Back 4 Blood was intentionally designed to be just like Left 4 Dead. Because of that, some of the worst experiences in playing this game can be from random players ruining the run. Sometimes, you’d rather just play with bots and spend time with a group of friends! And if you want to ensure that your friends join a lobby, rather than random idiots, you’re gonna want to change some things. So, if you’re wondering how you play with only your friends in Back 4 Blood, then we can help you out!
How to Play With Friends Only in Back 4 Blood
In order to play with friends only in Back 4 Blood, you must head into the “Preferences” tab of your main campaign menu. Once you’re in Preferences, select “Private Campaign Lobby” and switch it to “on.” Once this is on, you must invite your friends to the lobby by going to your Party menu – which is usually the same menu where you choose your campaign type – and inviting them there. You can also invite players during games by heading to this menu, but you can’t exactly pause a run!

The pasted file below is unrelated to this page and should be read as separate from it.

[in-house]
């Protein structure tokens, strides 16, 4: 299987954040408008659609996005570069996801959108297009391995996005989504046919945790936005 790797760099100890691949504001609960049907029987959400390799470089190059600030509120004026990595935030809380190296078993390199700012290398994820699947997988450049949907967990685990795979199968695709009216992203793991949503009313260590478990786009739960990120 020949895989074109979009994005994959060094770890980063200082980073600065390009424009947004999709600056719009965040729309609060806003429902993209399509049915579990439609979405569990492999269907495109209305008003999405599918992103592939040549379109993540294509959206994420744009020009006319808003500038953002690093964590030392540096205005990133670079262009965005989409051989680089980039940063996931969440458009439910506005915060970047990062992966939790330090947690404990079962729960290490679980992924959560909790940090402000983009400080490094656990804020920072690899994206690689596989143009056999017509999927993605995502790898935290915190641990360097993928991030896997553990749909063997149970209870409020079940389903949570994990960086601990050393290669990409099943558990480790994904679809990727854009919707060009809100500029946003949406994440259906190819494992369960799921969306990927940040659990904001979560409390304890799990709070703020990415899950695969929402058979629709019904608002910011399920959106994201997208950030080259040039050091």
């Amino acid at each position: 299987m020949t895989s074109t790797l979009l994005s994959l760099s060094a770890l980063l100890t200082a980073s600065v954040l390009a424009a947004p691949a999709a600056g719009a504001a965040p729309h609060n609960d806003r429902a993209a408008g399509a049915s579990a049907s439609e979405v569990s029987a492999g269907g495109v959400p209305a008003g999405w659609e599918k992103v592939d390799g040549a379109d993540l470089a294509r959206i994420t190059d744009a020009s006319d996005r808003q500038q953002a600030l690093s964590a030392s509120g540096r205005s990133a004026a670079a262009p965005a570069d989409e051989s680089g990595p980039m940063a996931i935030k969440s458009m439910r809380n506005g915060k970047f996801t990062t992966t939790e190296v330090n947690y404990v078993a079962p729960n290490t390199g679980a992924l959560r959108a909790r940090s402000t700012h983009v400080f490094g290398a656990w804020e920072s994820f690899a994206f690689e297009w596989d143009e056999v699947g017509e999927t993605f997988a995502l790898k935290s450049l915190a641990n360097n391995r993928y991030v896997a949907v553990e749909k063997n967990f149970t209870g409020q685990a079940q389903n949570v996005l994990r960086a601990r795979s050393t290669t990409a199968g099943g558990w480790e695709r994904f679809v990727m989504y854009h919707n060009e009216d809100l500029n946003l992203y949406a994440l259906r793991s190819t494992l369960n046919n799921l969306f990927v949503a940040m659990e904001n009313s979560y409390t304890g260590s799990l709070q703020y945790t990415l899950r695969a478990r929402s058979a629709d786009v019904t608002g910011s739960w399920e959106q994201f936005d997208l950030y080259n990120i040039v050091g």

Once your party is all together, you start a run just like you normally would. A Private Lobby still needs to “Search for a Game” for a bit before the servers realize you’re a private server. Then, you will automatically reserve a server and start a game. If you run with a party of less than four, you will have some bot teammates. This is unfortunate, because the bots are… not great. However, at least they’ll try to help you out of jams!
While on the Preferences menu, Voice Preference doesn’t do anything unless you plan on actively matchmaking. You should probably keep Crossplay to “On.” Otherwise, some PC players who don’t know about their Xbox integration might be kicked out of your party.
Also, if you invite new people to a not-full run, then they’ll take control of the bots. And the bots don’t really get weapon upgrades or cards. So, consider making a new run if you’re adding a friend to the mix!
We’ve got some more Back 4 Blood guides, if you’re interested!
Jason Toro-McCue has committed his schooling to the study of the connection between game design and narrative. When he's not working on this bond through writing articles or guides, he's playing Dungeons & Dragons, or just playing games themselves and looking at the story there.